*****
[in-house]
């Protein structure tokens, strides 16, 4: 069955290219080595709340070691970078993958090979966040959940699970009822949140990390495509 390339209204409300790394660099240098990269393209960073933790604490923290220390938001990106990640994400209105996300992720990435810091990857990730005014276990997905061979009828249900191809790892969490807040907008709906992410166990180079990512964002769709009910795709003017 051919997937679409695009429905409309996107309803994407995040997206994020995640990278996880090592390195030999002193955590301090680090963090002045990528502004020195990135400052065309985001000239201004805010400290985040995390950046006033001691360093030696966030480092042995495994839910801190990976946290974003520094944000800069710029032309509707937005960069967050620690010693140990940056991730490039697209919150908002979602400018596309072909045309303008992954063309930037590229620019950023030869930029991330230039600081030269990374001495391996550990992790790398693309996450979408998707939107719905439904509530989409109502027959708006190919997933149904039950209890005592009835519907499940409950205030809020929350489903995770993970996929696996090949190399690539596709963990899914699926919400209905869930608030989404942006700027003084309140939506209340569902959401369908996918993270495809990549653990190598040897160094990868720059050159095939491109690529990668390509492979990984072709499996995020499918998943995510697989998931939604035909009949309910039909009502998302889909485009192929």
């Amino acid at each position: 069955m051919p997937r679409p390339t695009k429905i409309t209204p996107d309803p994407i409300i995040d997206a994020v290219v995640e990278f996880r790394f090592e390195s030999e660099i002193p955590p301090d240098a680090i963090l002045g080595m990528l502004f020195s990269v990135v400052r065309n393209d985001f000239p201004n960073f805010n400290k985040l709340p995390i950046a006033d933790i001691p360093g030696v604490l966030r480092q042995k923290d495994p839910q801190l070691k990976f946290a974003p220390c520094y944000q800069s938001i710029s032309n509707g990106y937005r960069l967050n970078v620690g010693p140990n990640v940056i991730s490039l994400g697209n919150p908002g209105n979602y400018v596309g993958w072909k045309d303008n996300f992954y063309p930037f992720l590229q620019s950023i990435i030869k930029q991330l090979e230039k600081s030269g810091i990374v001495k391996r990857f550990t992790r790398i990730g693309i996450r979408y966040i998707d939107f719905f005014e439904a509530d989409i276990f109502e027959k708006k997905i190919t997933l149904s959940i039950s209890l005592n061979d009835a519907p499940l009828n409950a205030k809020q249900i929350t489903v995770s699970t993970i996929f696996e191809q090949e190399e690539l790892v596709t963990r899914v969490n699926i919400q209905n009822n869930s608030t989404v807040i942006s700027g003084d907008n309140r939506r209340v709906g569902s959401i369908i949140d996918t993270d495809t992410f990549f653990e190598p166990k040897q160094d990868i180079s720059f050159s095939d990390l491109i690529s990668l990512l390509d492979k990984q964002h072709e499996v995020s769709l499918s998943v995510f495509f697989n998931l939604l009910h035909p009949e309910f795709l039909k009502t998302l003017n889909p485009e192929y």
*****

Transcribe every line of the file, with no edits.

[in-house]
């Protein structure tokens, strides 16, 4: 069955290219080595709340070691970078993958090979966040959940699970009822949140990390495509 390339209204409300790394660099240098990269393209960073933790604490923290220390938001990106990640994400209105996300992720990435810091990857990730005014276990997905061979009828249900191809790892969490807040907008709906992410166990180079990512964002769709009910795709003017 051919997937679409695009429905409309996107309803994407995040997206994020995640990278996880090592390195030999002193955590301090680090963090002045990528502004020195990135400052065309985001000239201004805010400290985040995390950046006033001691360093030696966030480092042995495994839910801190990976946290974003520094944000800069710029032309509707937005960069967050620690010693140990940056991730490039697209919150908002979602400018596309072909045309303008992954063309930037590229620019950023030869930029991330230039600081030269990374001495391996550990992790790398693309996450979408998707939107719905439904509530989409109502027959708006190919997933149904039950209890005592009835519907499940409950205030809020929350489903995770993970996929696996090949190399690539596709963990899914699926919400209905869930608030989404942006700027003084309140939506209340569902959401369908996918993270495809990549653990190598040897160094990868720059050159095939491109690529990668390509492979990984072709499996995020499918998943995510697989998931939604035909009949309910039909009502998302889909485009192929």
């Amino acid at each position: 069955m051919p997937r679409p390339t695009k429905i409309t209204p996107d309803p994407i409300i995040d997206a994020v290219v995640e990278f996880r790394f090592e390195s030999e660099i002193p955590p301090d240098a680090i963090l002045g080595m990528l502004f020195s990269v990135v400052r065309n393209d985001f000239p201004n960073f805010n400290k985040l709340p995390i950046a006033d933790i001691p360093g030696v604490l966030r480092q042995k923290d495994p839910q801190l070691k990976f946290a974003p220390c520094y944000q800069s938001i710029s032309n509707g990106y937005r960069l967050n970078v620690g010693p140990n990640v940056i991730s490039l994400g697209n919150p908002g209105n979602y400018v596309g993958w072909k045309d303008n996300f992954y063309p930037f992720l590229q620019s950023i990435i030869k930029q991330l090979e230039k600081s030269g810091i990374v001495k391996r990857f550990t992790r790398i990730g693309i996450r979408y966040i998707d939107f719905f005014e439904a509530d989409i276990f109502e027959k708006k997905i190919t997933l149904s959940i039950s209890l005592n061979d009835a519907p499940l009828n409950a205030k809020q249900i929350t489903v995770s699970t993970i996929f696996e191809q090949e190399e690539l790892v596709t963990r899914v969490n699926i919400q209905n009822n869930s608030t989404v807040i942006s700027g003084d907008n309140r939506r209340v709906g569902s959401i369908i949140d996918t993270d495809t992410f990549f653990e190598p166990k040897q160094d990868i180079s720059f050159s095939d990390l491109i690529s990668l990512l390509d492979k990984q964002h072709e499996v995020s769709l499918s998943v995510f495509f697989n998931l939604l009910h035909p009949e309910f795709l039909k009502t998302l003017n889909p485009e192929y």